Creative Commons Attribution Non Commercial Share Alike 3.0 (CC BY-NC-SA 3.0)

© International Union for Conservation of Nature and Natural Resources

Source: IUCN

Trusted

Article rating from 0 people

Default rating: 2.5 of 5

African wild asses have been captured for domestication for centuries and this, together with interbreeding between wild and domestic animals, has caused a distinct decline in population numbers (4). There are now only a few hundred individuals left in the wild (4) and the species is under threat of extinction. These animals are hunted for food and for traditional medicine in both Ethiopia and Somalia, where recent civil unrest has led to an increased number of weapons in circulation. Competition with domestic livestock for grazing, and restricted access to water supplies caused by agricultural developments, pose further threats to the survival of this species (4).
Creative Commons Attribution Non Commercial Share Alike 3.0 (CC BY-NC-SA 3.0)

© Wildscreen

Source: ARKive

Trusted

Article rating from 0 people

Default rating: 2.5 of 5

Management

Conservation Actions

Conservation Actions
Listed on CITES Appendix I. In Ethiopia, the Yangudi-Rassa National Park (4,731 km²) and the Mille-Serdo Wild Ass Reserve (8,766 km²) were established in 1969. However, the former has never been formally gazetted, and both areas are utilized by large numbers of pastoralists and their livestock. These areas are remote and extremely arid, and the Ethiopian Wildlife Conservation Organization (EWCO) has not had sufficient funds or personnel for appropriate management (Kebede 1999). In Eritrea, the government designated the African wild ass area between the Buri Peninsula and the Dalool Depression as a high-priority area for conservation protection as a nature reserve. In both Eritrea and Ethiopia, research and conservation programmes (Ministry of Agriculture and EWCA) have been critical for sustaining African Wild Ass populations by involving local pastoralists in their conservation. There are no protected areas in the range of the species in Somalia. Populations of Somali Wild Ass are maintained in captivity (Moehlman 2002).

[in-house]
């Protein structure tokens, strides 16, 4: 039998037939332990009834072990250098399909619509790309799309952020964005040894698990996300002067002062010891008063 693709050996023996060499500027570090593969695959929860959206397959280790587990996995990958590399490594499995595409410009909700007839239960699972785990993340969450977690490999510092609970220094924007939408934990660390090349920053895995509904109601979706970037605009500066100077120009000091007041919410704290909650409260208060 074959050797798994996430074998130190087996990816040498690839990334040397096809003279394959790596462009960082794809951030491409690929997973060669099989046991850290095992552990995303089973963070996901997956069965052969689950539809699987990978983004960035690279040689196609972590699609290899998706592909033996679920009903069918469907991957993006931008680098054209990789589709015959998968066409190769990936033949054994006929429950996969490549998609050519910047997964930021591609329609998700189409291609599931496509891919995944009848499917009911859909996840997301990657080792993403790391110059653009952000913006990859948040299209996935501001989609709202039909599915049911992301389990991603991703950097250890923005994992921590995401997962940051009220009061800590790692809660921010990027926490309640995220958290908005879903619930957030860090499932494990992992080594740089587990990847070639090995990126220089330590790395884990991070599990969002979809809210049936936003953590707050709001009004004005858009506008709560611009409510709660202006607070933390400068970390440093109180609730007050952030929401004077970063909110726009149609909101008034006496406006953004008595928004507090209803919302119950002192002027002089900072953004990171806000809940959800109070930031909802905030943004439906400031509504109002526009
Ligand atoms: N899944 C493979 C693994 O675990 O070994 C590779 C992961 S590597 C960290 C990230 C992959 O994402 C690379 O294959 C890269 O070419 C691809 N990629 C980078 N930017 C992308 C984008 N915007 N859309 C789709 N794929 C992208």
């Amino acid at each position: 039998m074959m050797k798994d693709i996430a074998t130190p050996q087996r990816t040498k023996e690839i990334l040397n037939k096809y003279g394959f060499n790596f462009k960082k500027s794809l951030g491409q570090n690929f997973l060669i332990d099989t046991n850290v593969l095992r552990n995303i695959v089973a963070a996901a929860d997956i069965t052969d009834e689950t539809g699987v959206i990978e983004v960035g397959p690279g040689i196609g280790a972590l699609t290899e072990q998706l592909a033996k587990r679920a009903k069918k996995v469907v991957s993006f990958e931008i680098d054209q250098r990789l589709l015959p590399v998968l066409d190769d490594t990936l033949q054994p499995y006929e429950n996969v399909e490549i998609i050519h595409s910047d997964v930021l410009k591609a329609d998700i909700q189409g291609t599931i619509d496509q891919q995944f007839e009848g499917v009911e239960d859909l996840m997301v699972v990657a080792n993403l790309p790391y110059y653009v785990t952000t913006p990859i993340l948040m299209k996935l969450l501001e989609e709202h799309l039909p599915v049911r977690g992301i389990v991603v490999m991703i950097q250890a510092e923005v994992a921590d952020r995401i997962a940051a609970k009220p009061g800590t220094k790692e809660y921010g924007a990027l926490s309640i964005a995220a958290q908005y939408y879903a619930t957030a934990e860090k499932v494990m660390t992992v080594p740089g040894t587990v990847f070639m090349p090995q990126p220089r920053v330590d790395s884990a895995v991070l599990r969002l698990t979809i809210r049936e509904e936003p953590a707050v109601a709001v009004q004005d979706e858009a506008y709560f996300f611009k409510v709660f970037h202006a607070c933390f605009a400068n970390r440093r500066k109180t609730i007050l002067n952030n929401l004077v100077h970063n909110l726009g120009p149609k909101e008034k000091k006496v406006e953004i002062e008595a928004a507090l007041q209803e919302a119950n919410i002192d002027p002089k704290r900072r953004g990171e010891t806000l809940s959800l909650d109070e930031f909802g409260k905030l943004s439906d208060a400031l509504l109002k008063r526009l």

Recommended research and conservation actions, include:

1. Ecosystems based and population dynamics research on the African Wild Ass in Eritrea and Ethiopia.
2. Research on interactions among pastoralists, livestock, wildlife and the environment
3. Actively involve local pastoralists in the preparation and management of long-term action plans
4. Post-graduate training of personnel in Eritrea and Ethiopia.
5. Surveys in Eritrea, Djibouti, Sudan and Egypt to determine current distribution of African wild ass
6. Genetic research on the African Wild Ass and local domestic donkey populations to clarify the genetic status of the two subspecies.
Creative Commons Attribution Non Commercial Share Alike 3.0 (CC BY-NC-SA 3.0)

© International Union for Conservation of Nature and Natural Resources

Source: IUCN

Trusted

Article rating from 0 people

Default rating: 2.5 of 5

Conservation